Building for the future

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Polyurethane (PU) is making a key contribution to sustainable development. In the EU alone around 50 million kWh of energy are saved annually through the use of PU insulation materials. What’s more, innovative developments are giving PU even better insulating qualities.

PU nano-foams

The smaller the foam pores, the better PU insulates. Today’s PU typically has pore sizes of 150 μm. Covestro is researching into foams with pore diameters of 150 nm, a mere 1,000th of the current size. This would reduce PU’s thermal conductivity by half. The challenge, however, is that these nanofoams have to be produced using an entirely different technology than today’s rigid foams. Together with scientists from the University of Cologne, Covestro is working on refining the chemical reaction between the PU raw materials and the simultaneous expansion of the tiny foam bubbles in the micro-emulsions. Once this challenge is mastered, a specific degree of thermal insulation could be achieved through PU insulating material that is only half as thick as today’s.

PU under the microscope: generally speaking, insulating performance increases as pore size decreases.

CO2 as PU raw material

A new, innovative technology makes it possible to use CO₂ as a useful new raw material for plastics. Under the brand name cardyon®, Covestro has been offering a range of polyols with CO₂ for numerous polyurethane applications since 2016. By using CO₂, we help to reduce CO₂ emissions and expand our raw material base beyond fossil and bio-based resources. Further information is available on our cardyon® page.

Regulations drive fire safety

Although the EU already classifies PU as having “low” to “normal” flammability, work is continuing to enhance its flame retardance properties. The strongest driver is that further tightening of the relevant regulations is expected at any time. Covestro’s polyisocyanurate (PIR) system for metal-faced sandwich panels has much better fire resistance properties than conventional systems and generates much less fumes. Composite systems of this kind are used primarily to construct industrial buildings, such as warehouses, production halls and cold stores. One outcome of this innovative development is that PIR systems can be used as a viable alternative to inorganic materials if the requirements of Smoke Class s1 have to be met (in line with SBI, EN 13823).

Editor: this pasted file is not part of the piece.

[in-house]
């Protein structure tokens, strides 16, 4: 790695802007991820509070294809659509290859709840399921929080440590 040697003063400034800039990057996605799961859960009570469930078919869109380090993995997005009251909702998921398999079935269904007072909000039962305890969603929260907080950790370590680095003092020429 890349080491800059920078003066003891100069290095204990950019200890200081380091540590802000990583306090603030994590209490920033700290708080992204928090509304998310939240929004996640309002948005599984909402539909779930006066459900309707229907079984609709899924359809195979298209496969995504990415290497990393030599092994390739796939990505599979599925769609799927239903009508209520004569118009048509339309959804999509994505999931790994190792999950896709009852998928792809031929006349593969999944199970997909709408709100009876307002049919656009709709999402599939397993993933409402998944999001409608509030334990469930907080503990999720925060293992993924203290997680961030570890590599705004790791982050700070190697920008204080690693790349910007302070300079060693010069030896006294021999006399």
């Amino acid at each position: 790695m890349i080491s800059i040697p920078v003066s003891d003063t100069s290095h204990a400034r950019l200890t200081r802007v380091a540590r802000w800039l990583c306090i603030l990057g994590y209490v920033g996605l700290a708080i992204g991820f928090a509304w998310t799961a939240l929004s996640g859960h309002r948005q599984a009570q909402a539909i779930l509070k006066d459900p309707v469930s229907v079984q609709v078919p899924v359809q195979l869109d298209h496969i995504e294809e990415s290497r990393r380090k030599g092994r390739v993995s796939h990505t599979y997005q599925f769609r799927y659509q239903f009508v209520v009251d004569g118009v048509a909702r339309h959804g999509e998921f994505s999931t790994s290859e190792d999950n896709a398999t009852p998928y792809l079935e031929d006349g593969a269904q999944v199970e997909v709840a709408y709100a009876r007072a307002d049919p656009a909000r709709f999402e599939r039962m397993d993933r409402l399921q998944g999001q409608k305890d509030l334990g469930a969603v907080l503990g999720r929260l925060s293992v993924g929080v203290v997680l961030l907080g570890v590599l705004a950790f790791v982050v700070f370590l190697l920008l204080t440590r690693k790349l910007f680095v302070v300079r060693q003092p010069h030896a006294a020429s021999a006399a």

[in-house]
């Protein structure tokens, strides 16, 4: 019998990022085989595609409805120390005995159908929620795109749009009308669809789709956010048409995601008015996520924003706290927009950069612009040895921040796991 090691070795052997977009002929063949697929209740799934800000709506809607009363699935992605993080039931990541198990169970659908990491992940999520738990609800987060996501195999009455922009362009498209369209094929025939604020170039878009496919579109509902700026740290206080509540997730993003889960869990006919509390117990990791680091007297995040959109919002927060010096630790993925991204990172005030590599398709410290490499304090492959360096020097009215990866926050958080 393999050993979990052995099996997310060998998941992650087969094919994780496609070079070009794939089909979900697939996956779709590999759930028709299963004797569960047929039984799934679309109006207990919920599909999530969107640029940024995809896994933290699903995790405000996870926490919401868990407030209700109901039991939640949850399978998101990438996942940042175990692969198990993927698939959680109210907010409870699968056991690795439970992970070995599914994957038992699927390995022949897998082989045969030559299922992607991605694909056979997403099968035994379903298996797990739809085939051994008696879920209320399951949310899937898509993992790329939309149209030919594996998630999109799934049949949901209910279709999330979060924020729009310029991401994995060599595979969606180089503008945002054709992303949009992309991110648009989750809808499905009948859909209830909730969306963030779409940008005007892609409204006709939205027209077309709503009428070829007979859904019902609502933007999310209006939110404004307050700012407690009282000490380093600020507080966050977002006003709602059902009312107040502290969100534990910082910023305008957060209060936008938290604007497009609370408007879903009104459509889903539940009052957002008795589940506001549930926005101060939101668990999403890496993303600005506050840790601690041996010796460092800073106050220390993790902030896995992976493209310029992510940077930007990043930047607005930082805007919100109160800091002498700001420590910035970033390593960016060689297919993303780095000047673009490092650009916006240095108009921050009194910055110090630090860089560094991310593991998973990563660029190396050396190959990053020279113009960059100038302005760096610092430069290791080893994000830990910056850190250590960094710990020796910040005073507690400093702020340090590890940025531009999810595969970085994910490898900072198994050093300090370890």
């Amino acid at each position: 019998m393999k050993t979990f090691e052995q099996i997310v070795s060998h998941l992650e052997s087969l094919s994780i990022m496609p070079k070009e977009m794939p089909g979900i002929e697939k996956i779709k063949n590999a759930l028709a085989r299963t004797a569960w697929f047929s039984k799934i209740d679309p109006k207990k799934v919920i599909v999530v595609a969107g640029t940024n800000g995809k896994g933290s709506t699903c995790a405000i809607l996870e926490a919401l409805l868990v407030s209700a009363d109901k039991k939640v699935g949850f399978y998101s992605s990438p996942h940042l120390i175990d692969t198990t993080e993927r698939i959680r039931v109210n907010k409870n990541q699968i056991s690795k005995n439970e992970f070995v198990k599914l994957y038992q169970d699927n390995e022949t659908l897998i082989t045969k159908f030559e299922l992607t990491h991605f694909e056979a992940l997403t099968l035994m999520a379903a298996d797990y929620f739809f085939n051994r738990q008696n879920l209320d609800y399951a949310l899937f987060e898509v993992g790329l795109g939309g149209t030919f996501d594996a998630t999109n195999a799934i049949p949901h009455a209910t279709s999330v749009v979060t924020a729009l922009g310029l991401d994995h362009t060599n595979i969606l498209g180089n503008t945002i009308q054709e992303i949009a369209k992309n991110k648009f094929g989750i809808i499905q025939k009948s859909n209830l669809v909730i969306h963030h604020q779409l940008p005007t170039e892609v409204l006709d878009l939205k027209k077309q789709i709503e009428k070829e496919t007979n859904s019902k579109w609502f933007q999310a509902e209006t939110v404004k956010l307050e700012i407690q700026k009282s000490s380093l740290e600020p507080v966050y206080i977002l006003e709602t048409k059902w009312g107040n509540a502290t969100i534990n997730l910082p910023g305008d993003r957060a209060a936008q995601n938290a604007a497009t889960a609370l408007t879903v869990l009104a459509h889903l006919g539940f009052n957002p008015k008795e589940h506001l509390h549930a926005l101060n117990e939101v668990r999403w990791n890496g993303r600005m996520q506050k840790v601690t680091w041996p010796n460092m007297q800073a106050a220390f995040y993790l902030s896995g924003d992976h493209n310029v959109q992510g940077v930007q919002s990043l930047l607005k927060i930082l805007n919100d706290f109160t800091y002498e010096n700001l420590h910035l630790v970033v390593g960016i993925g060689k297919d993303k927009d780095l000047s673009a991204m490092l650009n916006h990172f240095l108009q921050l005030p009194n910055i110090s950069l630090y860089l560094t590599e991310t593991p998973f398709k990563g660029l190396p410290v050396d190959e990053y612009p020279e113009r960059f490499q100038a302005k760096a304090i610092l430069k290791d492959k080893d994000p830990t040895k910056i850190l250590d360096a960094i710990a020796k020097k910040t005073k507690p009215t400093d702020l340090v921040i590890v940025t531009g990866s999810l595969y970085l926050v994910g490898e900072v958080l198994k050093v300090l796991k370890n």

In the future, special attention will be devoted to questions of how PU foam reacts to flame in specific end applications, and the degree to which more improvements can be achieved in flame retardance by combining PU with other materials. Covestro experts say the possibilities for improvement are endless. That way, PU is sure to remain one of the best insulation materials for buildings.

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